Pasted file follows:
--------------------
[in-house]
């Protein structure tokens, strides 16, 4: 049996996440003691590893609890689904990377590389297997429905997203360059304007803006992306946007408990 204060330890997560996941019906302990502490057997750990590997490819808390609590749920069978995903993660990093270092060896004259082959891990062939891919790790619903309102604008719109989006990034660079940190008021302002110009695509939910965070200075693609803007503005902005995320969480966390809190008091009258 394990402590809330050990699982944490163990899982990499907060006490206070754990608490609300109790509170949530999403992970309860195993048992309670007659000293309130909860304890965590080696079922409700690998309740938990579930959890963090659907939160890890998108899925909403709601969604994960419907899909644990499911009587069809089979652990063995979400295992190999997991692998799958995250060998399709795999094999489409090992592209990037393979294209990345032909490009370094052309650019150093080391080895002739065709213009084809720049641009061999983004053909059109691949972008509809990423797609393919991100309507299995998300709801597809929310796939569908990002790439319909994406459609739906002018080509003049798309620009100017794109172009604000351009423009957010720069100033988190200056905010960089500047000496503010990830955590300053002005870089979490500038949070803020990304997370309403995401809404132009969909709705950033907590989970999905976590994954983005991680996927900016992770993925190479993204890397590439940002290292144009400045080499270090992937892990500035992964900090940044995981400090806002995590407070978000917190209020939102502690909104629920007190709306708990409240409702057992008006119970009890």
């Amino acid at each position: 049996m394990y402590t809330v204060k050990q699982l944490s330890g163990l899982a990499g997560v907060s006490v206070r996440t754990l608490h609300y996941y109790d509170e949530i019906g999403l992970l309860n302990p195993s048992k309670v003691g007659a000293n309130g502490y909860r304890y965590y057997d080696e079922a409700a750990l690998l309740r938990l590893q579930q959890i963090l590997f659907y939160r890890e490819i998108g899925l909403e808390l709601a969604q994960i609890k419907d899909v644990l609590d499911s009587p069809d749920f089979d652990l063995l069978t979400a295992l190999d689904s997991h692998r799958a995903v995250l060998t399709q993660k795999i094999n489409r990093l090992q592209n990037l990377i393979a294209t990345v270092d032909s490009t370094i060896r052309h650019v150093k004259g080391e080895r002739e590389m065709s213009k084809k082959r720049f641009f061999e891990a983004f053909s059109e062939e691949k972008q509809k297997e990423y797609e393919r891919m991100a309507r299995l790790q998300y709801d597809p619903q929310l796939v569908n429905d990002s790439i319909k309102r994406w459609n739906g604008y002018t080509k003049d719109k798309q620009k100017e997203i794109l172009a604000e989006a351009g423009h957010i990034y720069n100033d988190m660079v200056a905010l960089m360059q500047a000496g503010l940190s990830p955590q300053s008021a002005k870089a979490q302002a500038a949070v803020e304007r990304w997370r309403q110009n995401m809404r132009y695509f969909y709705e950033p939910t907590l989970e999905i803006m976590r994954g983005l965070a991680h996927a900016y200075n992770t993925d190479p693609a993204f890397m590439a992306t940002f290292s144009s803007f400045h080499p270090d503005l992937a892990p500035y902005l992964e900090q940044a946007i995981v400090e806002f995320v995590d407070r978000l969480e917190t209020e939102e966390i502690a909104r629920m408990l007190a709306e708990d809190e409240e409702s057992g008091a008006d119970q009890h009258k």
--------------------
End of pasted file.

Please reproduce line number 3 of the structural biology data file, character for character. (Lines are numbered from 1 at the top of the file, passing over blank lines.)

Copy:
């Amino acid at each position: 049996m394990y402590t809330v204060k050990q699982l944490s330890g163990l899982a990499g997560v907060s006490v206070r996440t754990l608490h609300y996941y109790d509170e949530i019906g999403l992970l309860n302990p195993s048992k309670v003691g007659a000293n309130g502490y909860r304890y965590y057997d080696e079922a409700a750990l690998l309740r938990l590893q579930q959890i963090l590997f659907y939160r890890e490819i998108g899925l909403e808390l709601a969604q994960i609890k419907d899909v644990l609590d499911s009587p069809d749920f089979d652990l063995l069978t979400a295992l190999d689904s997991h692998r799958a995903v995250l060998t399709q993660k795999i094999n489409r990093l090992q592209n990037l990377i393979a294209t990345v270092d032909s490009t370094i060896r052309h650019v150093k004259g080391e080895r002739e590389m065709s213009k084809k082959r720049f641009f061999e891990a983004f053909s059109e062939e691949k972008q509809k297997e990423y797609e393919r891919m991100a309507r299995l790790q998300y709801d597809p619903q929310l796939v569908n429905d990002s790439i319909k309102r994406w459609n739906g604008y002018t080509k003049d719109k798309q620009k100017e997203i794109l172009a604000e989006a351009g423009h957010i990034y720069n100033d988190m660079v200056a905010l960089m360059q500047a000496g503010l940190s990830p955590q300053s008021a002005k870089a979490q302002a500038a949070v803020e304007r990304w997370r309403q110009n995401m809404r132009y695509f969909y709705e950033p939910t907590l989970e999905i803006m976590r994954g983005l965070a991680h996927a900016y200075n992770t993925d190479p693609a993204f890397m590439a992306t940002f290292s144009s803007f400045h080499p270090d503005l992937a892990p500035y902005l992964e900090q940044a946007i995981v400090e806002f995320v995590d407070r978000l969480e917190t209020e939102e966390i502690a909104r629920m408990l007190a709306e708990d809190e409240e409702s057992g008091a008006d119970q009890h009258k």